In the IMpower150 study they [compared 3 different regimens].2,3 Arm A was atezolizumab plus carboplatin plus paclitaxel [ACP], arm B was atezolizumab plus bevacizumab plus carboplatin plus paclitaxel [ABCP] and arm C was the control arm with BCP only]. Most of the focus was on arm B vs arm C. It was a positive study. At 12 months [the OS for the ABCP regimen was] 67.3% and it was 60.6% for BCP; at 24 months it was 43.4% and 33. 7% [stratified HR for death, 0.78; 95% CI, 0.64-0.96; P = .02]. Very similar to what we saw with KEYNOTE-189 and nothing to suggest it’s better. It certainly brings more cost and more toxicity.
[The IMpower150 study] included people with EGFR and ALK abnormalities.2,3 There weren’t many, but that became more of its dominant story, although it [has] nothing to do with its [approval] by the FDA.2,3,10,11 There were 700-odd patients in this study; the EGFR and ALK [subgroup was] about 60 or 80 patients across [arms B and C]. Once you get down to subgroups, you don’t know that they’re balanced in terms of other things; they’re not stratified, at that level. The EGFR data appeared to show an improvement, enough that it was included in the EMA [European Medicines Agency] label, but not in the FDA label.11,12 The ALK data [have] only ever appeared in oral presentations, it has never appeared in print. My guess is it never got past the reviewers in a journal. So, I think it’s provocative, I think one really wants to wait and see whether that’s going to be confirmed in later studies.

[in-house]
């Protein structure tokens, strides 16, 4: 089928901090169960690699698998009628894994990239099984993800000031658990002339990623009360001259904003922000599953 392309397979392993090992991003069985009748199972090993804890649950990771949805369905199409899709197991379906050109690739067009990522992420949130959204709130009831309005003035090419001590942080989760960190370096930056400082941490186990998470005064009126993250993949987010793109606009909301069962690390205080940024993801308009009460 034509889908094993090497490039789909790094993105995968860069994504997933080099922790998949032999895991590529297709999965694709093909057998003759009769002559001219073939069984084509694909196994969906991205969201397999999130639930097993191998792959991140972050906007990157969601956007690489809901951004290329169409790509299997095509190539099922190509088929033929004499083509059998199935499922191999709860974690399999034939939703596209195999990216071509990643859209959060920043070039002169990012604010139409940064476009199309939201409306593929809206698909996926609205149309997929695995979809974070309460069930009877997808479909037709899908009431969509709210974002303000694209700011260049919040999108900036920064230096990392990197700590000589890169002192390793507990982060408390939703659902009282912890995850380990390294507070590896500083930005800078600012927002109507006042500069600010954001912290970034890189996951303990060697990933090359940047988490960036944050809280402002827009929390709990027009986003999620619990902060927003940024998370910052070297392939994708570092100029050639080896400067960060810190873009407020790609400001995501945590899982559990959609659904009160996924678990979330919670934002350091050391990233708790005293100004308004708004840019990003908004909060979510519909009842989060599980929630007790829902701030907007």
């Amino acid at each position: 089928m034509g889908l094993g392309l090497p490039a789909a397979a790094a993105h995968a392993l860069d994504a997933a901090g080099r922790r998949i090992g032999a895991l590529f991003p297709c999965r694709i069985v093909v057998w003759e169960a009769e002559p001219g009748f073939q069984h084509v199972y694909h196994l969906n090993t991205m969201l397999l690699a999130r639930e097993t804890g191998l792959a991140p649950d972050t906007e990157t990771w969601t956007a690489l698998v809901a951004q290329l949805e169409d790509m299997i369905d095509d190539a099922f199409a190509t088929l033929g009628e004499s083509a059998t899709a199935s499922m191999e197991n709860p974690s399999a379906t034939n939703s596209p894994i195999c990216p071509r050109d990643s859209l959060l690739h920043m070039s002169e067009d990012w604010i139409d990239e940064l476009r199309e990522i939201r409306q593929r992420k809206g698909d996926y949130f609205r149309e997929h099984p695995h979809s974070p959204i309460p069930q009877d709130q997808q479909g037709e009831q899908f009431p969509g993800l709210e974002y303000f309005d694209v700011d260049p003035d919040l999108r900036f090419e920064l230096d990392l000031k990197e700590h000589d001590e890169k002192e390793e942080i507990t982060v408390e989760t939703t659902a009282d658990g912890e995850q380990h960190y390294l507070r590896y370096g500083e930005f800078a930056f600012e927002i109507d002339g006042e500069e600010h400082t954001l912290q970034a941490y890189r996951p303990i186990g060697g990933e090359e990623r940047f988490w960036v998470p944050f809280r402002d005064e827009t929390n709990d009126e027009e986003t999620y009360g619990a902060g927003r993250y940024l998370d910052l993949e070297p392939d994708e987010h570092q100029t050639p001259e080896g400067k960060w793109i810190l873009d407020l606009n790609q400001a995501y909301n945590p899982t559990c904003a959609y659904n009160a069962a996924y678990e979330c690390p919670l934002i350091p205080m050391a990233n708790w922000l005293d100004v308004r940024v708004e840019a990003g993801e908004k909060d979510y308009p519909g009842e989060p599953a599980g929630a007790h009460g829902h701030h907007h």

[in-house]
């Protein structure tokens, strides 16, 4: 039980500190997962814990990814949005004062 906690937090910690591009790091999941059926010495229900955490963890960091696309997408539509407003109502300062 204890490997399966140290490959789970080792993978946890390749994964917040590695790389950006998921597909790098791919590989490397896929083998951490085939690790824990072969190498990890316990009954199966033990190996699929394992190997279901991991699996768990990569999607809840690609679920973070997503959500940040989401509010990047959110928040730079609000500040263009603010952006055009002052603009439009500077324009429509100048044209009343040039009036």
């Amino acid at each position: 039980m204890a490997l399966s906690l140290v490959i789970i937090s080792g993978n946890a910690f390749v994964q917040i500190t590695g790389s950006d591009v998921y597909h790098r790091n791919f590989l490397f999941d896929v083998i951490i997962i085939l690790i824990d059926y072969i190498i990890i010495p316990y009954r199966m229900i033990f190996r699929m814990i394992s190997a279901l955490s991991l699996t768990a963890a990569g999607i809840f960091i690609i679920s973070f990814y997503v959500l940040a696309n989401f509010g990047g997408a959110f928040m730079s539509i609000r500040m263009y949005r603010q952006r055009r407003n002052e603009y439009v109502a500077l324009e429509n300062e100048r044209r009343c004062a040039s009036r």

FAHED: In the EGFR [population], you think the benefit is mainly driven by bevacizumab?
CAMIDGE: Well, bevacizumab was in both arms, so I don’t know. My impression is that there is a subgroup of patients with EGFR [mutations] who respond to immunotherapy, but it is by no means all. Back in the days when we had immune monotherapy, it was easier to pull apart. But you would get patients who had a smoking history and had an EGFR mutation or had an EGFR mutation and had huge levels of PD-L1. There was a suggestion that those were the ones who were responding. So, I wouldn’t rule it out, but I don’t know that we can take that benefit as uniform in all patients with EGFR [mutations].
The issue for me is when I get to the chemotherapy aspect, if I have a patient with an EGFR [mutation] and I’ve run out of TKI [tyrosine kinase inhibitor] options, I have to [use] chemotherapy. For me the big question is: Do I give any kind of chemoimmunotherapy and stop the TKI? You have to stop the TKI because it doesn’t interact well with the immunotherapy. Or do I not give the immunotherapy because the benefit’s not that great, and I keep the TKI going, for example, to continue central nervous system protection. Those studies are going to go on and we’ll be able to answer that. In my own practice here, I would say we were split 50:50. So, I tended to not give immunotherapy and keep the TKI going. Other colleagues would give the IMpower150 [regimen] and stop the TKI. I don’t know which is the right answer.
FAHED: The answer is to get a good EGFR inhibitor, like a newer generation.